A hollow victory in the Breeze
Column by Chris Graham
The staff at the student newspaper at JMU seems to be trying to claim victory in its settlement with Harrisonburg-Rockingham Commonwealth’s Attorney Marsha Garst regarding a dispute over photos of an April riot that were seized by Garst’s office.
Reality check – Garst got her photos.
“While the Privacy Protection Act would have allowed us to sue various officials involved in the April 16th seizure, we have strongly preferred to resolve this matter informally through discussions with the Commonwealth’s Attorney. We are pleased that we were able to do so, and to put this matter behind us,” Breeze editor Katie Thisdell said in a statement yesterday announcing the settlement with the Commonwealth’s Attorney office, in which the office agreed to cover $10,000 in legal fees incurred by the paper to fight the seizure and the Breeze agreed to provide Garst’s office with access to 20 photos taken by Breeze staff at the April Springfest riot.
Key phrase there – that the paper is happy to “put the matter” to rest. Which comes on the heels of so much bluster and bombast from First Amendment scholar types who a few weeks ago went on and on about the paper seemed to have had a good case to make under the Privacy Protection Act to be able to protect all of its photos seized in the April 16 raid of the Breeze offices.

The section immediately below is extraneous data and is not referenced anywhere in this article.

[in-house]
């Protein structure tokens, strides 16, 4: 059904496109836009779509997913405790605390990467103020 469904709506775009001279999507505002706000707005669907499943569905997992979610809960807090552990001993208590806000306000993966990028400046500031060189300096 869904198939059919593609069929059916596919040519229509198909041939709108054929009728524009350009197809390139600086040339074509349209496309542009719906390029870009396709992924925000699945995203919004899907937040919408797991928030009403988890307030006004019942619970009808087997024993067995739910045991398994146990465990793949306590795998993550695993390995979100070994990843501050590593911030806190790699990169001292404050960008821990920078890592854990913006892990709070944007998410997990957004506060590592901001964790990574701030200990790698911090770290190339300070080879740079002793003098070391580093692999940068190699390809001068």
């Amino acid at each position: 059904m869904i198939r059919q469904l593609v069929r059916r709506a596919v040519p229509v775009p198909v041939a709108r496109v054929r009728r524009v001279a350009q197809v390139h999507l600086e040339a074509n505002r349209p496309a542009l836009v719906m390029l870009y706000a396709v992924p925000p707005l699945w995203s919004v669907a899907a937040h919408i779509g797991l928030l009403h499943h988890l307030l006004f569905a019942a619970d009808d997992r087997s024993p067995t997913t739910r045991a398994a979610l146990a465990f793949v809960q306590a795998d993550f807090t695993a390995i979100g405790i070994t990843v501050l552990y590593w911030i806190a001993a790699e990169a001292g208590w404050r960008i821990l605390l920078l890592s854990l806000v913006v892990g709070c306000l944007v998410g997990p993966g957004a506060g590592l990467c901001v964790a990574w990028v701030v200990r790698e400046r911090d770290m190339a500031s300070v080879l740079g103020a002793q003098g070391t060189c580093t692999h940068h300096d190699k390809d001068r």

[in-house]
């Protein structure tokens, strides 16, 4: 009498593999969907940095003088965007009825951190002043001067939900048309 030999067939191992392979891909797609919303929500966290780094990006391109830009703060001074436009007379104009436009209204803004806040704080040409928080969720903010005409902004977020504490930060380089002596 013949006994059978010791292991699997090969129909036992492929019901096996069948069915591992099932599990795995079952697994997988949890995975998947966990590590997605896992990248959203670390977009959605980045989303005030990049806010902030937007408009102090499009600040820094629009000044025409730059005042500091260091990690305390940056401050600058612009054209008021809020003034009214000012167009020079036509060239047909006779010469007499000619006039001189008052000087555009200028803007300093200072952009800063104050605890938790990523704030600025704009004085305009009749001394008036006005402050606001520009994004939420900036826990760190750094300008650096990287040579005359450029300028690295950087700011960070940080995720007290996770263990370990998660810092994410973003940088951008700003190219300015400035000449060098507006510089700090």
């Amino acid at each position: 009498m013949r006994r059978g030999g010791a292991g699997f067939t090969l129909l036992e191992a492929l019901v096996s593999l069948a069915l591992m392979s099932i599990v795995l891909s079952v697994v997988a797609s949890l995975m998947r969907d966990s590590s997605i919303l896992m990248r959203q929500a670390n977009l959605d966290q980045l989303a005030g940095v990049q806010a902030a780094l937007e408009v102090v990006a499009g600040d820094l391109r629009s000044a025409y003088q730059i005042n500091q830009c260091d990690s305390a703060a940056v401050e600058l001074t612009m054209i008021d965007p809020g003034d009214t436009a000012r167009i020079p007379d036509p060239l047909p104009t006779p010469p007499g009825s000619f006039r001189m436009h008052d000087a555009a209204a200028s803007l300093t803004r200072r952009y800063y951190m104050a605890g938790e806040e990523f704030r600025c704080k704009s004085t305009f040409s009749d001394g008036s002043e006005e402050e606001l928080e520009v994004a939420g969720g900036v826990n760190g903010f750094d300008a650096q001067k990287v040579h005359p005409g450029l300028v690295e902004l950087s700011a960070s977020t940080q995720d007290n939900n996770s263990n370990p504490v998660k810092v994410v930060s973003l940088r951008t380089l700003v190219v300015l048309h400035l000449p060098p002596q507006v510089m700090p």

Case in point: “The press is not to be the mere handmaiden of the state. It’s not their job to be law enforcement. It’s their job to simply report, to inform the public. They’re not a governmental investigatory arm. If anything, they’re supposed to investigate and monitor the government, not be a quasi-arm of the government,” said David Hudson, a First Amendment scholar at the First Amendment Center at Vanderbilt University, who told AugustaFreePress.com in an April interview that he thought the Breeze had a “good PPA argument.”
“This is an attempt to conscript the Fourth Estate and force them to do the government’s work, basically. Which I think is an abuse of power,” Hudson said.
The agreement between the Breeze and Garst’s office effectively had the paper doing the Commonwealth’s Attorney’s work. That much was clear in the statement from Garst released on Tuesday.
“These additional materials will hopefully allow the law enforcement community to bring violent criminals to justice,” Garst said in the statement.
The promise from Garst to abide by the letter of the law in the PPA in the future rings hollow in consideration of what she was able to get out of her office’s heavy-handed actions. The resolution to this matter, in my view, sets the cause of a free press back quite a bit.
The overreaching hand of law enforcement needed to be slapped on its wrist at the least; in place of the slap on the wrist, instead, it gets a hand up in the form of a not-so-subtle reminder of what news organizations and private citizens are up against when trying to stand up to the power of our government.
There’s the ability to print money and the time and staff (provided by we, the people!) needed to fight a case all the way to the Supreme Court, for starters.
I don’t blame the Breeze kids for giving in. I just wish that they hadn’t, that’s all.